Wednesday, April 6, 2016

Butterflies in your Stomach?

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Almost everyone has encountered a situation that has given that uncomfortable or fluttery feeling in the stomach, whether it’d be during a first date or a big presentation. All of us commonly refer this feeling to the un-scientific name of having the “butterflies.” So why are we able to feel such a sensation in our stomachs?
What really is going on, is that you are experiencing stress.  Stomach butterflies are related to the body’s “fight- or- flight” response, which is the brain sensing a potential threat to survival. Signals from the brain are sent to the hypothalamus and pituitary glands, that both control our bodily functions Once the signal reaches the pituitary gland, adrenaline is immediately released into the blood stream. The autonomic nervous system sends a rush of this blood mainly to the brain and muscles rather than to organs that are “farther away” or non-essential (during the moment) such as the stomach. The reduction of blood flow may be the cause for the fluttery sensation in that area of the body.

http://www.mytimemanagement.com/images/fight_or_flight.jpgSo the next time you are taking a test or about to speak in front of a large crowd, just think that it is your body’s “fight- or- flight” response that is making your heart beat faster, mouth feel drier and hands being damper and shaky. It is normal, just don’t forget to take a deep breath. 




Sarah Ona (Group 3)
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http://greatist.com/happiness/why-do-i-get-butterflies-my-stomach


8 comments:

  1. I like this post. I have noticed a flight or fight response in myself in the past. However it's been at the last second right before the event happens and I have to make a decision. This is another time where it happens in a different a time frame. Butterflies was always just something I associated with some nervousness. Fight or flight response really does happen on many scales. It is a big part of biology and how organisms work.

    commented by Nick Michienzi

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  2. I find it funny how the body triggers the fight-or-flight response to simple situations like the ones you stated that have no real threat to our survival. I can understand the response if you are in an actual survival situation, but maybe we've just become soft over the years.

    Allen Currier

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    1. In one of the articles, this response from the body is equivalent to getting chased by a lion that wants to eat you.
      It is pretty crazy that the body's response to this situation is the same as being nervous to something as simple as taking an exam!

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  3. I've definitely experienced butterflies before but I'd never given any real thought as to what causes them or why. I personally hate heights and I've noticed the feeling then but, as someone above mentioned, it's interesting that other things like nervousness before a big test or something can trigger the same effect even though it isn't really a life threatening or dangerous situation.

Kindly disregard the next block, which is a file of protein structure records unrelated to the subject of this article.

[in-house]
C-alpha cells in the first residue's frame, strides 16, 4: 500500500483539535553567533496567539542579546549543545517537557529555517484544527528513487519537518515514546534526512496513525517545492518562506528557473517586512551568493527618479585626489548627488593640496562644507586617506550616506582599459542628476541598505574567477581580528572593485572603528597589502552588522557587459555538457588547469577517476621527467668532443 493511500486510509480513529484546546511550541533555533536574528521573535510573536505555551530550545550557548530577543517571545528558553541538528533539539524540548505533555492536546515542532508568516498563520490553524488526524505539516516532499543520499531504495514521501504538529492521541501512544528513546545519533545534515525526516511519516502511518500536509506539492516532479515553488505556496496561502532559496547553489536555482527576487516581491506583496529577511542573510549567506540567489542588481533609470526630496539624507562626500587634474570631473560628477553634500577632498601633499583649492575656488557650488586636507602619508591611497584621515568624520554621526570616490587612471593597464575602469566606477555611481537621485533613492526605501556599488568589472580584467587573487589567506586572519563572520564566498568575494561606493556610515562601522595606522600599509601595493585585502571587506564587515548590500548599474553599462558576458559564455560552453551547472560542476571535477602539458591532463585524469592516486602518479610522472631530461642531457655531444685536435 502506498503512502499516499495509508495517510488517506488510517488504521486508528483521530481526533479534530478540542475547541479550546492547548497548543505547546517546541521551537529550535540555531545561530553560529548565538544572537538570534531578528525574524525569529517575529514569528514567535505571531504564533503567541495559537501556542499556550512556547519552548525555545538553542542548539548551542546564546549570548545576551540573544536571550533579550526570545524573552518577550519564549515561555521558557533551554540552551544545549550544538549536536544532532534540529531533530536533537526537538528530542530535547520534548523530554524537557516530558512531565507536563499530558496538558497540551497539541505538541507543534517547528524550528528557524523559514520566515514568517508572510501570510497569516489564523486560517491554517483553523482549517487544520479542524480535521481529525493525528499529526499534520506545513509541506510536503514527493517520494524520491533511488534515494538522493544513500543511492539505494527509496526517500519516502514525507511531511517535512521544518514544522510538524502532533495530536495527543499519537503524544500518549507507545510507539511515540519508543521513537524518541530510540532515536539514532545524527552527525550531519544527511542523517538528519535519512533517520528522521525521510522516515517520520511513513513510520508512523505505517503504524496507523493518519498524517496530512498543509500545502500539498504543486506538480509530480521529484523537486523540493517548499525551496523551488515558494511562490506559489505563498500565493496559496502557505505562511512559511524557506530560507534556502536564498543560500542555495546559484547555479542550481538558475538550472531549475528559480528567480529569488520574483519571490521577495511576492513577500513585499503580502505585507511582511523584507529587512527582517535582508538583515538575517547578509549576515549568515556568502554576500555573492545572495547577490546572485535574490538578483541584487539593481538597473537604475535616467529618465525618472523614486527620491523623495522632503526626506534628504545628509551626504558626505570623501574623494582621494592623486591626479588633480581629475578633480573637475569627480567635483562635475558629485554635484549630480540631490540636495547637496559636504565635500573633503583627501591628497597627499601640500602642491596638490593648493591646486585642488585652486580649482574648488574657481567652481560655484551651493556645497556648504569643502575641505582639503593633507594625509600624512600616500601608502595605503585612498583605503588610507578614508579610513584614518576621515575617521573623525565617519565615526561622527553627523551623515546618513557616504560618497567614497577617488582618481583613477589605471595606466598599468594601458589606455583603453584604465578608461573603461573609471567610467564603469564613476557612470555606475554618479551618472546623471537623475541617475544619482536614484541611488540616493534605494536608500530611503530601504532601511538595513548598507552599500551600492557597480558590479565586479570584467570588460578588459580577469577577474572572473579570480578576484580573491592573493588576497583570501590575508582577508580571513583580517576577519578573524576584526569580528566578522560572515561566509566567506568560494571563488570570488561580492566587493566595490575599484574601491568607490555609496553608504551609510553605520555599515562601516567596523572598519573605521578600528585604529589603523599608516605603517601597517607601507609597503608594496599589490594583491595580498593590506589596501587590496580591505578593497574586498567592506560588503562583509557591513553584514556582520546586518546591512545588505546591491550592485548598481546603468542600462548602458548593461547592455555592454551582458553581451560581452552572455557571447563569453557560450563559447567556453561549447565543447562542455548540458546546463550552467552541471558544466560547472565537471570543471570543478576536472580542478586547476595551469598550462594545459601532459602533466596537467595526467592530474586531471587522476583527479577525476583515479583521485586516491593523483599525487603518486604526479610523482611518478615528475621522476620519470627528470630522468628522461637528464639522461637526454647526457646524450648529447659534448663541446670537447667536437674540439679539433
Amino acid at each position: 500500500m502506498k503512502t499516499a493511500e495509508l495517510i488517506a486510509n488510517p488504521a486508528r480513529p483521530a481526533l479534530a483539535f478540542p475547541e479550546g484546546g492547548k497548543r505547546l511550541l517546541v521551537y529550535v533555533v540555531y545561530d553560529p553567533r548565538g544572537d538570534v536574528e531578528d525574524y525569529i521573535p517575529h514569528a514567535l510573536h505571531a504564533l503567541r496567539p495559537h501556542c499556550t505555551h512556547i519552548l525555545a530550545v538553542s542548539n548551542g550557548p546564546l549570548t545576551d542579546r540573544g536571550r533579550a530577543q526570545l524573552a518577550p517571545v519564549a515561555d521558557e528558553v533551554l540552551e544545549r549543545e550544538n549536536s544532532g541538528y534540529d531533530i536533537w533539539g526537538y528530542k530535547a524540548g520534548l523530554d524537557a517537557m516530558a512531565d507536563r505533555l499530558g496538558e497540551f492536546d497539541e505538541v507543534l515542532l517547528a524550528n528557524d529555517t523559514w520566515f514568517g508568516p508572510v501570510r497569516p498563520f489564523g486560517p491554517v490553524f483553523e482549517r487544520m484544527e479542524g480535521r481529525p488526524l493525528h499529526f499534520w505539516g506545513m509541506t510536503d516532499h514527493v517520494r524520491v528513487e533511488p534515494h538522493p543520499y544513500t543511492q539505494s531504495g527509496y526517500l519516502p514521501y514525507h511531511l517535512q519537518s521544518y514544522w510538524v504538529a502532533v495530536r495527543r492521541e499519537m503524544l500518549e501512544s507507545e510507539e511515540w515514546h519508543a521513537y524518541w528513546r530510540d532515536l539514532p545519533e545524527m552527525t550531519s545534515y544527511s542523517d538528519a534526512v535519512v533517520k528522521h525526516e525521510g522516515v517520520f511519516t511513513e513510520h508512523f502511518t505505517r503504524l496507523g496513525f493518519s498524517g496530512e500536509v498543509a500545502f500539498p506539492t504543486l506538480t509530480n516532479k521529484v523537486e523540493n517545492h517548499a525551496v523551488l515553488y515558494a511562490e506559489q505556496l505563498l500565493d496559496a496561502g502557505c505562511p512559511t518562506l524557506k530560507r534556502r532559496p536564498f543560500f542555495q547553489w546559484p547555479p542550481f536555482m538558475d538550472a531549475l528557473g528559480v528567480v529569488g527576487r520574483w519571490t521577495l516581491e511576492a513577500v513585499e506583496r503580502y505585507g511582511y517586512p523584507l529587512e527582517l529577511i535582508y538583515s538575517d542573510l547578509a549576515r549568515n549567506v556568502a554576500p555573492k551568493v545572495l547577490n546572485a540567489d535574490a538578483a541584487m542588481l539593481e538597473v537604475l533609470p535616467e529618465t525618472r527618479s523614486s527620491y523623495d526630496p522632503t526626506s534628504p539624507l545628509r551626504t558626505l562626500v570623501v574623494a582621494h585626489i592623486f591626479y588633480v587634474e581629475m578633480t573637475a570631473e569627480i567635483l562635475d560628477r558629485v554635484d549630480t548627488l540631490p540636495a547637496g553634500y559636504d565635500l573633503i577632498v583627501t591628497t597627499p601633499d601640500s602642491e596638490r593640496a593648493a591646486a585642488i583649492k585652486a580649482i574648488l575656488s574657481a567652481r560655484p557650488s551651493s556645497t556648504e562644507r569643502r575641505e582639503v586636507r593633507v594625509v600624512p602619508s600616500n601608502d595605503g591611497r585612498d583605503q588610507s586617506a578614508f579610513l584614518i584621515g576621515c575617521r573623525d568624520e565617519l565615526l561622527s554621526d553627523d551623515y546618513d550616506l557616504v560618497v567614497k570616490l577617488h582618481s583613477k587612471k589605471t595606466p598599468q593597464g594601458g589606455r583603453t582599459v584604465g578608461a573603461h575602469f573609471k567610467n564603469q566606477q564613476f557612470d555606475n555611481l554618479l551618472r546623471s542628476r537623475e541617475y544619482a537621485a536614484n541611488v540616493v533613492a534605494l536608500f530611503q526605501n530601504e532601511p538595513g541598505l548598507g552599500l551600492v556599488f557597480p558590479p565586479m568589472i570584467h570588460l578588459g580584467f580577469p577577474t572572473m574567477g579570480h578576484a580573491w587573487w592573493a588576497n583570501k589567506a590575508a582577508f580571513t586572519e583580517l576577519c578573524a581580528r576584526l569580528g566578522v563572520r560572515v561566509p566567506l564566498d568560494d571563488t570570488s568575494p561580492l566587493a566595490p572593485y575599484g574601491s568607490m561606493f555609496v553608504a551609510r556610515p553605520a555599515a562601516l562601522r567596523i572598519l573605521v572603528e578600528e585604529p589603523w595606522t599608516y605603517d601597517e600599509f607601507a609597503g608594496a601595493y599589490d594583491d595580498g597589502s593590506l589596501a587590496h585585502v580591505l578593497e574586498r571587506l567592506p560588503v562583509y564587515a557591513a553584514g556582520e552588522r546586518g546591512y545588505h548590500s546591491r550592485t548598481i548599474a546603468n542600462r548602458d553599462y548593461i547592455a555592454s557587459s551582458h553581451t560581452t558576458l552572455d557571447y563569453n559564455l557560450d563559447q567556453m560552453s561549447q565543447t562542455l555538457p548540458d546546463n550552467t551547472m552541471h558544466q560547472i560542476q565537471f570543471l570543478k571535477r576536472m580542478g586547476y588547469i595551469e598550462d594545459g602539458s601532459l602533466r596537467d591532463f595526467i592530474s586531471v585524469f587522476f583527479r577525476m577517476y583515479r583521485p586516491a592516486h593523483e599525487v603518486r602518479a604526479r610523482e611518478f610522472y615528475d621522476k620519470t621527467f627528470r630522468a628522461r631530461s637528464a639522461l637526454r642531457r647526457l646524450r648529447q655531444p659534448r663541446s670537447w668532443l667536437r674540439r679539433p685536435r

Cole DiStasio (group 1)

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    1. Before reading this article, I had no idea it was a survival response from the body. I thought this "butterfly" feeling was something all by itself that was just expected to happen when I was nervous.

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  4. I never knew that stress is what caused butterflies. I used to get butterflies right before a big lacrosse game in high school and now it makes sense that it was just my body's response to my nervousness. I never put much thought into the sensation but it's pretty interesting to know why I had them!

    Emily Mueller (Group 2)

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  5. Thats so interesting! I never knew that was what the butterfly feeling really was. Thinking about how i get the butterflies before presenting something in front of a big group of people makes sense because I'm stressed about doing my best, but I think its funny that I also get butterflies won a roller coaster so something that I think of as fun is actually causing my body enough stress to feel these butterflies! Awesome post!
    -Kelsey Morrison (group 2)

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  6. It's interesting to think that every time I have butterflies in my stomach, my body senses a potential threat to my survival, but in reality I could just be nervous about something so insignificant. I feel as though I experience butterflies more often the not. I'm interested in how we can use this adrenaline to perform when we're not in a life or death situation.

    -Mahder Haile(1)

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